How the Black Girl Gamers Community Became a Lifeline

Jay-Ann Lopez knows he could do even better. He was in college, and two of his friends were watching YouTube using a gaming channel that was worst, best not good. They use African American Vernacular English for cool points, make jokes that turn femininity into a punchline, and often just drop the clichéd sequence. It is discouraging to watch them become famous. Lopez decided it was time to start his own channel. What she did became a platform that connected black female athletes around the world.

Born and raised in London, Lopez started playing video games when he was just 6 years old, after receiving his first console, a Nintendo, from his uncle. He enjoys it, but — like movies and TV — he rarely sees himself represented. “On screen, I can barely see the black characters. When I do, they’re there for comedic comfort. They’re the macho Black guy or the Black girl with the behavior problem, the sassy Black girl who trope, ”he recalled.“ Growing up without [Black characters] in the games I like to play it doesn’t seem like it’s for me to play. ” Lopez tried to find a place to play on his YouTube channel, but eventually abandoned it. He feels frustrated, rejected, invisible — and there are many players like him.

In October 2015, Lopez started Black Girl Gamers, a Twitch channel that has since become an online safe space and platform for increasing the visibility of Black women to play. BGG now has more than that 7,000 members of its Facebook group and about 35,000 Twitch followers. The group runs IRL events and creates online content to support the diversity of the gaming industry. What started as a small Facebook page with four community managers has become a dedicated and growing Twitch channel with 184 team members. The organization now offers events, workshops, consulting, teaching opportunities, and a talent agency to represent streamers. Recently, the group partnered with Facebook Reality Labs to offer members a three-month mentorship program for commercial augmented and virtual reality roles.

According to Entertainment Software Association (ESA), there are now 227 million US players. The majority of players were white (73 percent) and identified as male (55 percent). For players who are not in groups, playing is not easy. A 2020 study of the Anti-Defamation League found that 64 percent of online multiplayer players in the U.S. ages 18 to 45 have experienced some form of harassment, with most of that harassment being related to gender, race/ethnicity, sexual orientation, religion, or ability. “Women and girls don’t play like boys and men and not because of lack of interest or ability,” he said. Rabindra (Robby) Ratan, associate professor of media and information at Michigan State University. “Despite the stereotype that girls and women aren’t as good as boys and men at play, if we look at skill increasing over time, women and girls are as well.” Ratan’s research, focusing on harassment of gaming culture, showed that women do not spend much time playing because of the toxicity they experience on online platforms.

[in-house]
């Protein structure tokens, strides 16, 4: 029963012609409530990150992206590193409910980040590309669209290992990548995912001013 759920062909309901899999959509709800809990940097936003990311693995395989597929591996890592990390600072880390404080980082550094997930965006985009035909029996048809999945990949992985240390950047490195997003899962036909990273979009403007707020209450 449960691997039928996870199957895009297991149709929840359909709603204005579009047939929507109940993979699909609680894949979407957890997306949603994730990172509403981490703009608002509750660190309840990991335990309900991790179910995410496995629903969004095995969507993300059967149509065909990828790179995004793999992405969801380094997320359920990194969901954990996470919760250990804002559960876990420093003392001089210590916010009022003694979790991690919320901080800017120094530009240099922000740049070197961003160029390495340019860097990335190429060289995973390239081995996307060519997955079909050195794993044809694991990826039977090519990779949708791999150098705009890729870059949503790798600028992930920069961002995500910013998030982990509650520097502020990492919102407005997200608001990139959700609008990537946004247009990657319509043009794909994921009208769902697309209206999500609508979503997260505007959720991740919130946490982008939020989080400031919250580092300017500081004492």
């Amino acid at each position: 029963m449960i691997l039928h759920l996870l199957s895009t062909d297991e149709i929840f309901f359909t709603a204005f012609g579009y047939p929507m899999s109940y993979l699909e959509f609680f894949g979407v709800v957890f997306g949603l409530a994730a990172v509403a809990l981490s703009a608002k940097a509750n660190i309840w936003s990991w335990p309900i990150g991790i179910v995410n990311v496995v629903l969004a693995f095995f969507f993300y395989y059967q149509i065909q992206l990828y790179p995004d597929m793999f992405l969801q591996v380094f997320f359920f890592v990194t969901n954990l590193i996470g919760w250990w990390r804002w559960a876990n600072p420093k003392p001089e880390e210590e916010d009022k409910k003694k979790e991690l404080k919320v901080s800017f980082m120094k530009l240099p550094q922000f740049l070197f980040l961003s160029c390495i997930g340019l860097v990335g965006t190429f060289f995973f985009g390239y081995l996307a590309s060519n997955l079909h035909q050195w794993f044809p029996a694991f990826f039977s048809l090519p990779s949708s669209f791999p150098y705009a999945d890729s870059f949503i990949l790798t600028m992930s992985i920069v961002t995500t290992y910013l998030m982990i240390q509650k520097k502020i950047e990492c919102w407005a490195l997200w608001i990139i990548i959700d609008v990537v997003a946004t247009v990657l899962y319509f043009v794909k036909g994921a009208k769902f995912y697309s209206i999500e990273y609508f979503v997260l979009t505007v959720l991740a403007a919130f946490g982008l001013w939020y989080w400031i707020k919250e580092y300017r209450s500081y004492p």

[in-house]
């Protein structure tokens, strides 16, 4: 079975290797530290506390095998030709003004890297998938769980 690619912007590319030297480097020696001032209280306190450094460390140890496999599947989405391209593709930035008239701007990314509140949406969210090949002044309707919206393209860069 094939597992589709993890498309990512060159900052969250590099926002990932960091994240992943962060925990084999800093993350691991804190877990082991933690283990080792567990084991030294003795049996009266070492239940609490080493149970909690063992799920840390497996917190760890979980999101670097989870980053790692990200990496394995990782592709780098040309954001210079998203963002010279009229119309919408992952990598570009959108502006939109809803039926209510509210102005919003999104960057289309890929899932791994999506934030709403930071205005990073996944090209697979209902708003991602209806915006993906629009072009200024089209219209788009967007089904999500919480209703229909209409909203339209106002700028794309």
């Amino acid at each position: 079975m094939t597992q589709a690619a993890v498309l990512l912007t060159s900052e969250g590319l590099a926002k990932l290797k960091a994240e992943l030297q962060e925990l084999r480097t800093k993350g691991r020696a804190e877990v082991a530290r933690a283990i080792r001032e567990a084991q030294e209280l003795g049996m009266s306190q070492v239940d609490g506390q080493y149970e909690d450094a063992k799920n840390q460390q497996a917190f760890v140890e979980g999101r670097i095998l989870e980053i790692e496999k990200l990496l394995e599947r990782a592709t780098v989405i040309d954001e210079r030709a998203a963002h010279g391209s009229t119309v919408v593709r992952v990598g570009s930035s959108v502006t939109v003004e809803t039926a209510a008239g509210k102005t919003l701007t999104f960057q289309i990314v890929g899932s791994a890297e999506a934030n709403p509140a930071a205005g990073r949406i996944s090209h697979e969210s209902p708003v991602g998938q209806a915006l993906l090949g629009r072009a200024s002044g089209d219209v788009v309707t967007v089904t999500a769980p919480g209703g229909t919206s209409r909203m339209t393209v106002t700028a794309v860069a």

And it’s not just harassment. Black female players are also subject to the so -called stereotype threat, which Ratan describes as “this idea that if you are reminded of a stereotype that applies to your group you are more likely to agree with that group as long as the reminders are tricky. ”This is the kind of thing that not only makes Black women do worse in sports, it can also cause many to eventually stray from technical careers or STEM fields. Black female athletes also face double discrimination of racism and misogyny, while simultaneously facing backlash for trying to address it. ”When we started BGG, people were always going to -say, ‘Why do you need a page for black female players? What if I did [one for] white male players? ‘”by Lopez. “If I had a pound every time someone would say [that] I should be rich now. ” As Black Girl Gamers have grown, it has become clearer why this is so important.

When it started, BGG was one of the first Twitch channels to feature multiple streamers instead of having a single person face to face, a trend that has become commonplace. Having multiple streamers allows for more collaboration, and if a specific player is not online, BGG uses stream team, a list of personal accounts of group members that gives people the opportunity to learn more about BGG and connect with individual streamers who live on their own channels. While Lopez is the founder of the organization, he is not strict on how to run the community or what games can be played. Those choices are made collectively by stream team members, and this freedom of choice is almost imperceptible.

In 2018, in TwitchCon, a conference for Twitch streamers, “a white woman approached me. She told me ‘I like what you do at BGG, but I’ve noticed that you all like to play violent games,’ ”Lopez recalls.The woman seemed to be trying to make a connection between the race and the types of games that played by members of the group, but Lopez has a hard time seeing what it is.Like movies and music, Lopez understands that everyone has their own taste in video games, but the assumption is that there is a connection between of those who like to race and sport couldn’t be further from the truth. “Black women play all kinds of games,” she said.

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